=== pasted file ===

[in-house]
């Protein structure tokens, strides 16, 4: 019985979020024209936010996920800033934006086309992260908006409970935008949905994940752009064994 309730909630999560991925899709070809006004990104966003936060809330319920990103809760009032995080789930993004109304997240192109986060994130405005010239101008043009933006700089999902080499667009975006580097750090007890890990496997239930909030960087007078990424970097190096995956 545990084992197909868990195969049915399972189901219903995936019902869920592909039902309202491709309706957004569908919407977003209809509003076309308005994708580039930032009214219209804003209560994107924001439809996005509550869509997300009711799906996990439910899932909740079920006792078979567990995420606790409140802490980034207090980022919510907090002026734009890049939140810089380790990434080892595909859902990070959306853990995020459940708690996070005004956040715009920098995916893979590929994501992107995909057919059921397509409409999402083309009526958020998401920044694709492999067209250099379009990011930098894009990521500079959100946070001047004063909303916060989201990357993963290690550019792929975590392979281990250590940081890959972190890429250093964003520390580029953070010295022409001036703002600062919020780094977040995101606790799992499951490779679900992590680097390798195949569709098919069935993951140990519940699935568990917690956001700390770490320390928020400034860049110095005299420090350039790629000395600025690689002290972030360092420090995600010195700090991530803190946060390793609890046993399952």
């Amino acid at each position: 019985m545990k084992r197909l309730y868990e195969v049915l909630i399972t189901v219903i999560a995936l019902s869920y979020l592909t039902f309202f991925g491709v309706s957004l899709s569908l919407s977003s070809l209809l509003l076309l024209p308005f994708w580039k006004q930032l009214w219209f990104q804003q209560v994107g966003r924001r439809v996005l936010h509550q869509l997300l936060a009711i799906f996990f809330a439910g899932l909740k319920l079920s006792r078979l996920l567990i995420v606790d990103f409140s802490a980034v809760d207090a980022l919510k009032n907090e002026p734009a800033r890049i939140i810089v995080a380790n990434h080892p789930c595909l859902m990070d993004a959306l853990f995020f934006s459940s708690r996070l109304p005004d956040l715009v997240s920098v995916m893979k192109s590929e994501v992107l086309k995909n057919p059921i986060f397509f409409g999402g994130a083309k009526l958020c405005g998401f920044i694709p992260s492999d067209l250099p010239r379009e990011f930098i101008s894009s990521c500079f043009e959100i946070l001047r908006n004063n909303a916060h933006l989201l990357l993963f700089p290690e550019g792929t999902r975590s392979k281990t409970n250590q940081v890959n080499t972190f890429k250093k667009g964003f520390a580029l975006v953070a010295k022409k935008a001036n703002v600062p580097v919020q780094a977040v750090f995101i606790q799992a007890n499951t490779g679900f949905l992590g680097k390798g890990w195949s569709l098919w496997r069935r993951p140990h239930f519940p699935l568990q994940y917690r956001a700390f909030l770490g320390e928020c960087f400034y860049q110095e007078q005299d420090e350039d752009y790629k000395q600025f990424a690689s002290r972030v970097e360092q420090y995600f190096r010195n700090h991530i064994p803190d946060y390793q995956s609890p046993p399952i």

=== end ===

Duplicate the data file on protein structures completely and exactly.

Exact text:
[in-house]
């Protein structure tokens, strides 16, 4: 019985979020024209936010996920800033934006086309992260908006409970935008949905994940752009064994 309730909630999560991925899709070809006004990104966003936060809330319920990103809760009032995080789930993004109304997240192109986060994130405005010239101008043009933006700089999902080499667009975006580097750090007890890990496997239930909030960087007078990424970097190096995956 545990084992197909868990195969049915399972189901219903995936019902869920592909039902309202491709309706957004569908919407977003209809509003076309308005994708580039930032009214219209804003209560994107924001439809996005509550869509997300009711799906996990439910899932909740079920006792078979567990995420606790409140802490980034207090980022919510907090002026734009890049939140810089380790990434080892595909859902990070959306853990995020459940708690996070005004956040715009920098995916893979590929994501992107995909057919059921397509409409999402083309009526958020998401920044694709492999067209250099379009990011930098894009990521500079959100946070001047004063909303916060989201990357993963290690550019792929975590392979281990250590940081890959972190890429250093964003520390580029953070010295022409001036703002600062919020780094977040995101606790799992499951490779679900992590680097390798195949569709098919069935993951140990519940699935568990917690956001700390770490320390928020400034860049110095005299420090350039790629000395600025690689002290972030360092420090995600010195700090991530803190946060390793609890046993399952």
């Amino acid at each position: 019985m545990k084992r197909l309730y868990e195969v049915l909630i399972t189901v219903i999560a995936l019902s869920y979020l592909t039902f309202f991925g491709v309706s957004l899709s569908l919407s977003s070809l209809l509003l076309l024209p308005f994708w580039k006004q930032l009214w219209f990104q804003q209560v994107g966003r924001r439809v996005l936010h509550q869509l997300l936060a009711i799906f996990f809330a439910g899932l909740k319920l079920s006792r078979l996920l567990i995420v606790d990103f409140s802490a980034v809760d207090a980022l919510k009032n907090e002026p734009a800033r890049i939140i810089v995080a380790n990434h080892p789930c595909l859902m990070d993004a959306l853990f995020f934006s459940s708690r996070l109304p005004d956040l715009v997240s920098v995916m893979k192109s590929e994501v992107l086309k995909n057919p059921i986060f397509f409409g999402g994130a083309k009526l958020c405005g998401f920044i694709p992260s492999d067209l250099p010239r379009e990011f930098i101008s894009s990521c500079f043009e959100i946070l001047r908006n004063n909303a916060h933006l989201l990357l993963f700089p290690e550019g792929t999902r975590s392979k281990t409970n250590q940081v890959n080499t972190f890429k250093k667009g964003f520390a580029l975006v953070a010295k022409k935008a001036n703002v600062p580097v919020q780094a977040v750090f995101i606790q799992a007890n499951t490779g679900f949905l992590g680097k390798g890990w195949s569709l098919w496997r069935r993951p140990h239930f519940p699935l568990q994940y917690r956001a700390f909030l770490g320390e928020c960087f400034y860049q110095e007078q005299d420090e350039d752009y790629k000395q600025f990424a690689s002290r972030v970097e360092q420090y995600f190096r010195n700090h991530i064994p803190d946060y390793q995956s609890p046993p399952i």